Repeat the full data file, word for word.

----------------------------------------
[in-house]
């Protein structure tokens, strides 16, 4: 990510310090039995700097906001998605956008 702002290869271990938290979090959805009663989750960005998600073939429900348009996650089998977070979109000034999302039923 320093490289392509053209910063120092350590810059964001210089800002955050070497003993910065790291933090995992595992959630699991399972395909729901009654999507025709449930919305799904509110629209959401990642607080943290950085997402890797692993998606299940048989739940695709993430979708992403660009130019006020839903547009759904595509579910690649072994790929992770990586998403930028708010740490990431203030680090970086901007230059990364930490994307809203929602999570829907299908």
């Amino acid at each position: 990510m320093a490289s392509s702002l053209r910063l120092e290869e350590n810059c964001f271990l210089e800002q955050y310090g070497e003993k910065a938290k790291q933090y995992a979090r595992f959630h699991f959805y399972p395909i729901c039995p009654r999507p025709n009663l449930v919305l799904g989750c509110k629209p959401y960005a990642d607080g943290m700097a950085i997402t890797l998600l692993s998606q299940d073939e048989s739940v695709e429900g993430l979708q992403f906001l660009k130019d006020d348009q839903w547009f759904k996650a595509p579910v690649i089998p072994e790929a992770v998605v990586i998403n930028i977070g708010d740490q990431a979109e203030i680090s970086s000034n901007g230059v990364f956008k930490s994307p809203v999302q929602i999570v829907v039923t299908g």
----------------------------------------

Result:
[in-house]
């Protein structure tokens, strides 16, 4: 990510310090039995700097906001998605956008 702002290869271990938290979090959805009663989750960005998600073939429900348009996650089998977070979109000034999302039923 320093490289392509053209910063120092350590810059964001210089800002955050070497003993910065790291933090995992595992959630699991399972395909729901009654999507025709449930919305799904509110629209959401990642607080943290950085997402890797692993998606299940048989739940695709993430979708992403660009130019006020839903547009759904595509579910690649072994790929992770990586998403930028708010740490990431203030680090970086901007230059990364930490994307809203929602999570829907299908």
């Amino acid at each position: 990510m320093a490289s392509s702002l053209r910063l120092e290869e350590n810059c964001f271990l210089e800002q955050y310090g070497e003993k910065a938290k790291q933090y995992a979090r595992f959630h699991f959805y399972p395909i729901c039995p009654r999507p025709n009663l449930v919305l799904g989750c509110k629209p959401y960005a990642d607080g943290m700097a950085i997402t890797l998600l692993s998606q299940d073939e048989s739940v695709e429900g993430l979708q992403f906001l660009k130019d006020d348009q839903w547009f759904k996650a595509p579910v690649i089998p072994e790929a992770v998605v990586i998403n930028i977070g708010d740490q990431a979109e203030i680090s970086s000034n901007g230059v990364f956008k930490s994307p809203v999302q929602i999570v829907v039923t299908g």